An exploratory study of enabling factors for positive living among women living with HIV/AIDS in Uganda
Namubiru, Esther Kisaakye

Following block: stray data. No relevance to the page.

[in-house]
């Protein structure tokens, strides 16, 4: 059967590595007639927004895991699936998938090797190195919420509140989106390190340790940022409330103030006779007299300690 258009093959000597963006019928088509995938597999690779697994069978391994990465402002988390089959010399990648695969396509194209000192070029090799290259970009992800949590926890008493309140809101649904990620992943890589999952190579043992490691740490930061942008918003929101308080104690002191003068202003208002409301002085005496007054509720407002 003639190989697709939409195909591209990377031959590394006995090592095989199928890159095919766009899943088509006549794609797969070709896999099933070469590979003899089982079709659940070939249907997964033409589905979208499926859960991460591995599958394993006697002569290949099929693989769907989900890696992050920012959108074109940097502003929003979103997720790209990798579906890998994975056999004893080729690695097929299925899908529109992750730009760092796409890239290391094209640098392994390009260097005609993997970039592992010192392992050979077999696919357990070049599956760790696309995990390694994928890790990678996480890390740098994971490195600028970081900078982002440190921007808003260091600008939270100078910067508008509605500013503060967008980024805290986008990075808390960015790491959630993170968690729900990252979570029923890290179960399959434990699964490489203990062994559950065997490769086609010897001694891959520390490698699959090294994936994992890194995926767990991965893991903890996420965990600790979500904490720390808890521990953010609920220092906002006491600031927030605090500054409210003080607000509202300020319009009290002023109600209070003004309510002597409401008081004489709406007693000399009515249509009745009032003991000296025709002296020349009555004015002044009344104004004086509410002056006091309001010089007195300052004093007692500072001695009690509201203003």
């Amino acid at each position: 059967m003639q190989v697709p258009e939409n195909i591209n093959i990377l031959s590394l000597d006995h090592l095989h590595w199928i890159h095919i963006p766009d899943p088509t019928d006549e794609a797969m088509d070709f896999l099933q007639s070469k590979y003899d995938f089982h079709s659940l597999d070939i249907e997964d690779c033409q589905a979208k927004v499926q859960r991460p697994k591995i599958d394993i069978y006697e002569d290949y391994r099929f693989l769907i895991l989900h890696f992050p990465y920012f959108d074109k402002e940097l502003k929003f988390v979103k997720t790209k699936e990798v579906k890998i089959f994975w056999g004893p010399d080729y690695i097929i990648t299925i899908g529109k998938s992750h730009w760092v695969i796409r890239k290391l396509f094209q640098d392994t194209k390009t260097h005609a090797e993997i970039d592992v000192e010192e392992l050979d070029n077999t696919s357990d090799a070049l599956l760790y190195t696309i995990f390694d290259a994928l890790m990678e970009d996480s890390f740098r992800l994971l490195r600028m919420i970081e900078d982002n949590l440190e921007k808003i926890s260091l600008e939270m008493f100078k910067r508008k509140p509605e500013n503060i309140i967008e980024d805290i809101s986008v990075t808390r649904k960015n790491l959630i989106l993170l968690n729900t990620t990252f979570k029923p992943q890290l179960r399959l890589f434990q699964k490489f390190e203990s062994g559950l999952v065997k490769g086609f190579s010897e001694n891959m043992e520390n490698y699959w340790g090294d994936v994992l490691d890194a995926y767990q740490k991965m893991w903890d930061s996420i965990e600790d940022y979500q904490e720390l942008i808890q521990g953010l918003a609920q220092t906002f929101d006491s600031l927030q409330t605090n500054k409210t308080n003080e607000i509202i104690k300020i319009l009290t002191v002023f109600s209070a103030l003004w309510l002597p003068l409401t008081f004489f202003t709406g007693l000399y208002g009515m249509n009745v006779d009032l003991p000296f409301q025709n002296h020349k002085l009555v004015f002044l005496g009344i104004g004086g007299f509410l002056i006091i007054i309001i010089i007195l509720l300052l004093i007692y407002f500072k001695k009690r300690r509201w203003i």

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Enabling factors for positive living among women refers to factors which empower and describe patterns of interaction between individuals who are HIV positive and these allow these individuals to develop and grow. The purpose of this study was to analyze how women (15-49) who have tested HIV positive try to cope with their life in Uganda. The motivation of research was the fact that since 2000 several reforms have taken place in the health sector. These reforms are not limited to abolition of user fees in public health facilities, and increasing subsidies from government to private not for profit(PNFPs) health facilities. However women living with HIV are still in big numbers where in 2015, 670000 young people between ages 15-24 were newly affected with HIV of whom 9% are boys and the rest are girls UPHIA, 2016. During the study, a secondary dataset (UAIS) was used. The dataset is a sample of Uganda Aids Indicator Survey which contains information on 19895 women aged (15-49years). The data was analysed using statistical package for social scientists (SPSS), cross tabulations, univariate and bivariate analysis were conducted so as to establish the relationship between women characteristics and enabling factors for their positive living. The results from the univariate analysis showed that majority of the women in Uganda who tested for HIV were 60% while only 40% had not tested for HIV. Hence cross tabulations were conducted to link the women characteristics to the ways of how they could cope with being HIV positive. The results proved that there was a significant relationship between the wealth index (0.000), level of education (0.000), religion (0.000), region (0.000), type of place of residence (0.000) and the age at first sexual intercourse (0.000) and the enabling factors for positive living among women who had tested for HIV. The chi-square value for all variables was carried out and there was a significant relationship. The results from the research revealed that many women out there had tested for HIV. This may be due to the fact that many of these women wanted to know there statuses or at times they might not be sure of their statuses. Many of these women were knowledgeable about the places from which they could get tested from and are living in urban areas from the richest households and had at least attained primary education. Hence the research shows that women have been able to go test for HIV and are at least knowledgeable about it.